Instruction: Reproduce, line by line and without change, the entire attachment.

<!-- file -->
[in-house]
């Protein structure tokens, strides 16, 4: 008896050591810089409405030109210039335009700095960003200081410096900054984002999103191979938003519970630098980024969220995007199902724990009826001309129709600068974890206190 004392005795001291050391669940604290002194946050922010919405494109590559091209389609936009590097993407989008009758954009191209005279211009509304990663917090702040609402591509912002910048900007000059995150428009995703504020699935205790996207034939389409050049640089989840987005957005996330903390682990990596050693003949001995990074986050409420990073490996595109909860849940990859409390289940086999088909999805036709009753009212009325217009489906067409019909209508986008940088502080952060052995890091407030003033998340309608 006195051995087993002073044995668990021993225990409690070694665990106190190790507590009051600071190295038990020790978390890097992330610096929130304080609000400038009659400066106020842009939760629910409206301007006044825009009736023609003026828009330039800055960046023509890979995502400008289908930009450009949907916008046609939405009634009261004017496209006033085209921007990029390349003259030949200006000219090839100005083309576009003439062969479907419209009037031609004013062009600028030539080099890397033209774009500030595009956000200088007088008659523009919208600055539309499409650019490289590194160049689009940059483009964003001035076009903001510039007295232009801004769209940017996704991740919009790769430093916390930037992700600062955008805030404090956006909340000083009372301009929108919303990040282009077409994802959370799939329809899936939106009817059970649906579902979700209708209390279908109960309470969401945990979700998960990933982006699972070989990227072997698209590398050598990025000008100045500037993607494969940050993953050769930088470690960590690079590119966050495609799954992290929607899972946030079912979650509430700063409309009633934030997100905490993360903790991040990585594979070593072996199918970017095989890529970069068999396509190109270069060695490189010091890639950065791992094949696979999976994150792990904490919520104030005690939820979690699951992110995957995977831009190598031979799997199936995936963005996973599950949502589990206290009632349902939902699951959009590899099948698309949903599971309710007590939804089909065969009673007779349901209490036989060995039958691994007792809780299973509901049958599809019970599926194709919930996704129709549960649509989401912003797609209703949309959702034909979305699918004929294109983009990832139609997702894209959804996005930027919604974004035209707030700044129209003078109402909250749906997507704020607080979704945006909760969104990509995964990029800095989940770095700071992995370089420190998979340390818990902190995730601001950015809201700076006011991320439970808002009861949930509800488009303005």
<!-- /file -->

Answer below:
[in-house]
């Protein structure tokens, strides 16, 4: 008896050591810089409405030109210039335009700095960003200081410096900054984002999103191979938003519970630098980024969220995007199902724990009826001309129709600068974890206190 004392005795001291050391669940604290002194946050922010919405494109590559091209389609936009590097993407989008009758954009191209005279211009509304990663917090702040609402591509912002910048900007000059995150428009995703504020699935205790996207034939389409050049640089989840987005957005996330903390682990990596050693003949001995990074986050409420990073490996595109909860849940990859409390289940086999088909999805036709009753009212009325217009489906067409019909209508986008940088502080952060052995890091407030003033998340309608 006195051995087993002073044995668990021993225990409690070694665990106190190790507590009051600071190295038990020790978390890097992330610096929130304080609000400038009659400066106020842009939760629910409206301007006044825009009736023609003026828009330039800055960046023509890979995502400008289908930009450009949907916008046609939405009634009261004017496209006033085209921007990029390349003259030949200006000219090839100005083309576009003439062969479907419209009037031609004013062009600028030539080099890397033209774009500030595009956000200088007088008659523009919208600055539309499409650019490289590194160049689009940059483009964003001035076009903001510039007295232009801004769209940017996704991740919009790769430093916390930037992700600062955008805030404090956006909340000083009372301009929108919303990040282009077409994802959370799939329809899936939106009817059970649906579902979700209708209390279908109960309470969401945990979700998960990933982006699972070989990227072997698209590398050598990025000008100045500037993607494969940050993953050769930088470690960590690079590119966050495609799954992290929607899972946030079912979650509430700063409309009633934030997100905490993360903790991040990585594979070593072996199918970017095989890529970069068999396509190109270069060695490189010091890639950065791992094949696979999976994150792990904490919520104030005690939820979690699951992110995957995977831009190598031979799997199936995936963005996973599950949502589990206290009632349902939902699951959009590899099948698309949903599971309710007590939804089909065969009673007779349901209490036989060995039958691994007792809780299973509901049958599809019970599926194709919930996704129709549960649509989401912003797609209703949309959702034909979305699918004929294109983009990832139609997702894209959804996005930027919604974004035209707030700044129209003078109402909250749906997507704020607080979704945006909760969104990509995964990029800095989940770095700071992995370089420190998979340390818990902190995730601001950015809201700076006011991320439970808002009861949930509800488009303005």